Interview with Heather Wakelee, MD
Dr Wakelee is Assistant Professor of Medicine in the Division of Oncology at Stanford University in Stanford, California.
Investigator perspective on patient clinical trial involvement
DR LOVE: What’s your experience been in terms of when people are interested in being in a study like this. Are they usually doing it to help future patients? Or – I mean I guess in this situation if the computer assigns them to receive bevacizumab, they’re getting a therapy they wouldn’t have gotten and if it does turn out a few years from now that we know it helped, they would have benefitted. But what are people usually thinking when they consider this?
DR WAKELEE: I think it’s a little bit of both. I try to ask people not to go into it with the idea completely that it’s going to have an impact on them because I don’t know. The real impact is going to be on future people with lung cancer and being able to tell them five years from now, hopefully, the bevacizumab is beneficial, or to be able to tell them that it isn’t, but we know that and that’s because we did the study. And so that’s a difficult thing and each person is certainly go at it from a slightly different perspective.
I think most people do have some hope that it is going to benefit them personally and I certainly would hope that as well, but we just don’t know. And so I do think that there is a component of altruism.
DR LOVE: What about if the patient decides they want to go on the trial, that at some point along the line they want to get out of it. Is that a problem?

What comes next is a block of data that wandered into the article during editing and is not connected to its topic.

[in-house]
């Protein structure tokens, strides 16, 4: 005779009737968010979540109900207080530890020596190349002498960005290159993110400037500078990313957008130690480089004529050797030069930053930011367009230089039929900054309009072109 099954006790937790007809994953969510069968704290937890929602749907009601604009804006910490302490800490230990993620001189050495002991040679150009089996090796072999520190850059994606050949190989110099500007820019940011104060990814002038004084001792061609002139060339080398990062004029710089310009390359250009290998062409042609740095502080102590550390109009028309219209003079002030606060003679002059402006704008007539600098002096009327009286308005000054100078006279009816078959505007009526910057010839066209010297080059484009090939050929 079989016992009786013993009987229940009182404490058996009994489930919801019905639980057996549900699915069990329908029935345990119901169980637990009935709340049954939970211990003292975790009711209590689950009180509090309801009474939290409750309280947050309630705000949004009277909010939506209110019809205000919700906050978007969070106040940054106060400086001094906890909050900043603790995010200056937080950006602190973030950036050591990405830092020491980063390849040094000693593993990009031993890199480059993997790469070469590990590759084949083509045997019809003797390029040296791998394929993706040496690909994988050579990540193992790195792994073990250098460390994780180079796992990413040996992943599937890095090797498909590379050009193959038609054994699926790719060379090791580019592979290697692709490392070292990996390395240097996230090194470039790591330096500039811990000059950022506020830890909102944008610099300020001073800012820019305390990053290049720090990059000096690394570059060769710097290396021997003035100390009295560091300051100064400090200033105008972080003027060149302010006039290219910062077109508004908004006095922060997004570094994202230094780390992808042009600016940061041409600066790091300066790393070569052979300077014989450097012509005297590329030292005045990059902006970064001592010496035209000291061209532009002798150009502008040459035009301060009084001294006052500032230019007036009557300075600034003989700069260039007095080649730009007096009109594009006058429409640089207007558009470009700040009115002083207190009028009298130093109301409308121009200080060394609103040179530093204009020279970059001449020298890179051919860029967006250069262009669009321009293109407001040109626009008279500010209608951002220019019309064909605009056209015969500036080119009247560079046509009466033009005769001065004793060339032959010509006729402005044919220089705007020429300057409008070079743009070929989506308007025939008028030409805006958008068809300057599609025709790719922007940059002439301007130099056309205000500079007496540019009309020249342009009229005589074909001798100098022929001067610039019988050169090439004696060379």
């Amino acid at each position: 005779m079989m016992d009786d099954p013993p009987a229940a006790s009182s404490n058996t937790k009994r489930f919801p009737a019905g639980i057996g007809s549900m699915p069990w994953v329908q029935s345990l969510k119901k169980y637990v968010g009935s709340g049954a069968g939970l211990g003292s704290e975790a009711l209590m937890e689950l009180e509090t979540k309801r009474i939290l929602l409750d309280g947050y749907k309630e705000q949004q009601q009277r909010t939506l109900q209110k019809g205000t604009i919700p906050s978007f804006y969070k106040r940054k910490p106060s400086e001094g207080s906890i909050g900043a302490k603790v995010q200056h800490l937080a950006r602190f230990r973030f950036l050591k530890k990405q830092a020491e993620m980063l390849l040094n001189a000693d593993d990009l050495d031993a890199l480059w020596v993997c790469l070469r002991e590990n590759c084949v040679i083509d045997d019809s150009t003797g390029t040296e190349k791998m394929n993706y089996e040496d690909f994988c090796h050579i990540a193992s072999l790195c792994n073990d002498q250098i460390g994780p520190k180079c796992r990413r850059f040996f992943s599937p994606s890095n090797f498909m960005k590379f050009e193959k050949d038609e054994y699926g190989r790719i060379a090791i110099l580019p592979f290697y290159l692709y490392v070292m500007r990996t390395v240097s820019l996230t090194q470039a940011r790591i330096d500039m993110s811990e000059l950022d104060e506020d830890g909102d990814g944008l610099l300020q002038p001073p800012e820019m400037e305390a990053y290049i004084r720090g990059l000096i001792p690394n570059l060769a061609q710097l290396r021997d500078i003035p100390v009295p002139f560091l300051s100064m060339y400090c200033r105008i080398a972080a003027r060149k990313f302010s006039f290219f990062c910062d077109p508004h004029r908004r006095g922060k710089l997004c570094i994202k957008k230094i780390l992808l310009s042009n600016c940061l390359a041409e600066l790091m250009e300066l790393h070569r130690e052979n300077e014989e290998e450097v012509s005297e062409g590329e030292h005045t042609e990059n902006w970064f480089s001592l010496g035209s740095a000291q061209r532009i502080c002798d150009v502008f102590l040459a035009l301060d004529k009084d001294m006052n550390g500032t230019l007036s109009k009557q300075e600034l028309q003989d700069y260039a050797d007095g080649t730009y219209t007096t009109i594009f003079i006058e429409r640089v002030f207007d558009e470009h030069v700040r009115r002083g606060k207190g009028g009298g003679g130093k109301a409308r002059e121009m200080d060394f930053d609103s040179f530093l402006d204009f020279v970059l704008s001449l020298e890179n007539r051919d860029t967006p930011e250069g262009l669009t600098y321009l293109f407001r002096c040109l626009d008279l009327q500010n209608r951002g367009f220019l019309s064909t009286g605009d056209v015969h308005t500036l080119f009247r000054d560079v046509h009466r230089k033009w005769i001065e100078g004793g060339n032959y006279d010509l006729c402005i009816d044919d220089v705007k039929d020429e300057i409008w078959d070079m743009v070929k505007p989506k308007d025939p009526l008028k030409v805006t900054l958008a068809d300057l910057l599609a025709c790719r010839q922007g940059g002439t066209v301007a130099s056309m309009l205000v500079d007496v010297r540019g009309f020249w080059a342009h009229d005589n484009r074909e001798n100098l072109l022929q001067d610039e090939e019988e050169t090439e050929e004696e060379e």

DR WAKELEE: Oh, no. Every clinical trial patients have the choice to decide to stop participating at any time.
DR LOVE: Now also, patients have to sign what’s called an informed consent, which is a paper document that goes through all the details, a lot of what you’ve talked about today. What’s the reason for that?
DR WAKELEE: It’s to make sure that patients are fully aware of what the potential risks are. In the setting of a trial, we don’t know what the potential benefit is. We can’t promise any benefit and so it’s very important to make sure patients understand what all of the potential risks are. And the only way to know that is to have it in writing. I know that when I have a discussion with a patient, particularly a long one, what I’m sure we covered is not always what they’ve heard and so the point of having it in writing is so that patients can go back and refer to it, have time to really read and digest, and ask questions based on that.
DR LOVE: And of course, even in the informed consent document it reinforces the fact that it’s totally up to the patient. They can receive therapy, the chemotherapy as would be standard without being part of the trial. And that it’s really just totally up to them.
DR WAKELEE: Yes.